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pvanroy

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  1. It's not uncommon for the Bf 109 E to have a gap around the rear of the cowling, which is usually most pronounced at the top as shown in the photograph above. The sides are generally tighter, although they can still display a small gap as well. Apparently, 'out of wind' tolerances for the 109 E cowling were pretty wide.
  2. Ransom & Cammann (2003, p. 411) has three photographs and a profile of W.Nr. 191659 after its arrival in the U.K., but in its original Luftwaffe markings before restoration. I've taken a quick snap of the page which you can download here: https://yadi.sk/i/pMYl9v-pfxQVwQ Let me know if you need a better image, I can have the page scanned. Reference: Ransom, S. & Cammann, H.-H. 2003. Me 163 Rocket Interceptor. Volume Two. Hersham, U. K.: Classic Publications (Ian Allan Publishing). 220 pp.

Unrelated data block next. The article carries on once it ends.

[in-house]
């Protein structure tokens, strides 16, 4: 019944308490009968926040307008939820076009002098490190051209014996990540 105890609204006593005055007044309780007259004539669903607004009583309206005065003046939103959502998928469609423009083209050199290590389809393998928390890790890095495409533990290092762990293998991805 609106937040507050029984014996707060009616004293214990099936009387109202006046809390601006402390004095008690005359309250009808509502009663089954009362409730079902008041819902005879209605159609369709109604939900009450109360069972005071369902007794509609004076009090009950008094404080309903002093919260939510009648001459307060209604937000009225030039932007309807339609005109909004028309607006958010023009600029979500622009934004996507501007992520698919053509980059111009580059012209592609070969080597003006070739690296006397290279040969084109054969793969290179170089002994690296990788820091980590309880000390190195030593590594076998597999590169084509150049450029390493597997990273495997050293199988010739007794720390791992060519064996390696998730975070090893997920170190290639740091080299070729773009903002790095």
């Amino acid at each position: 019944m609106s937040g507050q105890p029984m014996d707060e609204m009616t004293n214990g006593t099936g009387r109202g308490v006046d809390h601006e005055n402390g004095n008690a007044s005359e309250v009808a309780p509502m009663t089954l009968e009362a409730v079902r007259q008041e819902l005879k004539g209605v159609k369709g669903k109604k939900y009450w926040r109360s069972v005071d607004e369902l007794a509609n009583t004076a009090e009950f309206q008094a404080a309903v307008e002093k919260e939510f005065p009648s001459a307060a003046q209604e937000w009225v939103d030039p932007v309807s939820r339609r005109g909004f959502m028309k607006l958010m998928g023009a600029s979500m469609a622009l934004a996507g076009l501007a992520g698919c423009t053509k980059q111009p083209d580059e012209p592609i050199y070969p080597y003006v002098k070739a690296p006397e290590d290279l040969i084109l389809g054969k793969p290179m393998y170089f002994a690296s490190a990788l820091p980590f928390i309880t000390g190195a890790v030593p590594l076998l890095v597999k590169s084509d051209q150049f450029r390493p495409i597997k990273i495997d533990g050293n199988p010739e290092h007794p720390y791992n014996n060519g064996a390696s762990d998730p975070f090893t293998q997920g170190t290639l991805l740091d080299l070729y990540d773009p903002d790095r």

3. You may be interested in Phil Listemann's booklet on the Spitfire F.24 (Allied wings 18): https://www.raf-in-combat.com/downloads/aw18-the-supermarine-spitfire-f-24/ This booklet has a photo of VN 496 on p. 21, and a profile of this machine at the end. Also note that late production F.24s used the same gear covers as the Seafire FR.47.
  4. As far as I'm aware, all documentary evidence (color photos and crash reports) suggests that Erla G-10s from the 490XXX (September 1944 - November 1944); 491XXX (December 1944 - January 1945), 150XXX (December 1944 - January 1945) and part of the 151XXX (December 1944 - March 1945) block were camouflaged in the old scheme of RLM 74/75/76. So, in fact, it seems that the majority of Erla G-10 was finished in the classical RLM 74/75/76 scheme. At some point in the 151XXX block (probably February-March 1945), Erla switched to a solid coat of RLM 81 on the top surfaces and sides. The to
  5. Do you need to know what the different bits that are arrowed in the image are? In that case: 1. UV light. These could be aimed at the instrument panel, to excite the radium paint on the instrument dials, for night / low light flying. 2. Emergency undercarriage lowering lever. 3. Flare port. A flare pistol would be attached here. 4. Another UV light, see 1. 5. Manual control for the radiator flaps. 6. Emergency jettison of stores. 7. Radiator cut-off valve control. In the majority of Bf 109s produced, the radiators could not be shut off from each other.